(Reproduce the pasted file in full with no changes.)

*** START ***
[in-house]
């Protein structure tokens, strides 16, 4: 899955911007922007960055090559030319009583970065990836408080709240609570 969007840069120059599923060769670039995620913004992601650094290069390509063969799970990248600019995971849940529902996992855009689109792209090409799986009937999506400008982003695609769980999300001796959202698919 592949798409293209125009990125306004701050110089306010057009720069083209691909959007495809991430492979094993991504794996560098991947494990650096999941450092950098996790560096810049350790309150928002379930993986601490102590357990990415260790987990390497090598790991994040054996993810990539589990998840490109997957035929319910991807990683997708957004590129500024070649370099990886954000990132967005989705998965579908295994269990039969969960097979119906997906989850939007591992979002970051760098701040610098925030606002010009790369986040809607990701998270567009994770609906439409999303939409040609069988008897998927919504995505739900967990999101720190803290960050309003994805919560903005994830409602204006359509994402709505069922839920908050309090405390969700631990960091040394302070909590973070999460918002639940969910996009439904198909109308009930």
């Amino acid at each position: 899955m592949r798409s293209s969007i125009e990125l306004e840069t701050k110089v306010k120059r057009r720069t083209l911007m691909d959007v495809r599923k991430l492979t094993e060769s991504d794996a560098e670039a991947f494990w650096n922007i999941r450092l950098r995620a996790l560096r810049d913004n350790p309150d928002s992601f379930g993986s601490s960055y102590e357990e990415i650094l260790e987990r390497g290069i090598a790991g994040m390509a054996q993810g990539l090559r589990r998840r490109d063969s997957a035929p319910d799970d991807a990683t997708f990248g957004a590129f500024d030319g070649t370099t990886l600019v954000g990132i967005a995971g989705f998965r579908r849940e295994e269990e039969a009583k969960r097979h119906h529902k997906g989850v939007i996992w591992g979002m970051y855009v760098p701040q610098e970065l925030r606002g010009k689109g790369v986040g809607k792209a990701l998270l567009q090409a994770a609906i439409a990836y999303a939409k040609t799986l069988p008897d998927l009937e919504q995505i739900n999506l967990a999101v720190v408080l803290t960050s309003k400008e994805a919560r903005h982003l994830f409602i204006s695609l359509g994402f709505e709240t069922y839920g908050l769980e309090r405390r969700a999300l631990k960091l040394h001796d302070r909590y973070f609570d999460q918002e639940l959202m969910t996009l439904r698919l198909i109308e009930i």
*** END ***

[in-house]
């Protein structure tokens, strides 16, 4: 899955911007922007960055090559030319009583970065990836408080709240609570 969007840069120059599923060769670039995620913004992601650094290069390509063969799970990248600019995971849940529902996992855009689109792209090409799986009937999506400008982003695609769980999300001796959202698919 592949798409293209125009990125306004701050110089306010057009720069083209691909959007495809991430492979094993991504794996560098991947494990650096999941450092950098996790560096810049350790309150928002379930993986601490102590357990990415260790987990390497090598790991994040054996993810990539589990998840490109997957035929319910991807990683997708957004590129500024070649370099990886954000990132967005989705998965579908295994269990039969969960097979119906997906989850939007591992979002970051760098701040610098925030606002010009790369986040809607990701998270567009994770609906439409999303939409040609069988008897998927919504995505739900967990999101720190803290960050309003994805919560903005994830409602204006359509994402709505069922839920908050309090405390969700631990960091040394302070909590973070999460918002639940969910996009439904198909109308009930």
């Amino acid at each position: 899955m592949r798409s293209s969007i125009e990125l306004e840069t701050k110089v306010k120059r057009r720069t083209l911007m691909d959007v495809r599923k991430l492979t094993e060769s991504d794996a560098e670039a991947f494990w650096n922007i999941r450092l950098r995620a996790l560096r810049d913004n350790p309150d928002s992601f379930g993986s601490s960055y102590e357990e990415i650094l260790e987990r390497g290069i090598a790991g994040m390509a054996q993810g990539l090559r589990r998840r490109d063969s997957a035929p319910d799970d991807a990683t997708f990248g957004a590129f500024d030319g070649t370099t990886l600019v954000g990132i967005a995971g989705f998965r579908r849940e295994e269990e039969a009583k969960r097979h119906h529902k997906g989850v939007i996992w591992g979002m970051y855009v760098p701040q610098e970065l925030r606002g010009k689109g790369v986040g809607k792209a990701l998270l567009q090409a994770a609906i439409a990836y999303a939409k040609t799986l069988p008897d998927l009937e919504q995505i739900n999506l967990a999101v720190v408080l803290t960050s309003k400008e994805a919560r903005h982003l994830f409602i204006s695609l359509g994402f709505e709240t069922y839920g908050l769980e309090r405390r969700a999300l631990k960091l040394h001796d302070r909590y973070f609570d999460q918002e639940l959202m969910t996009l439904r698919l198909i109308e009930i």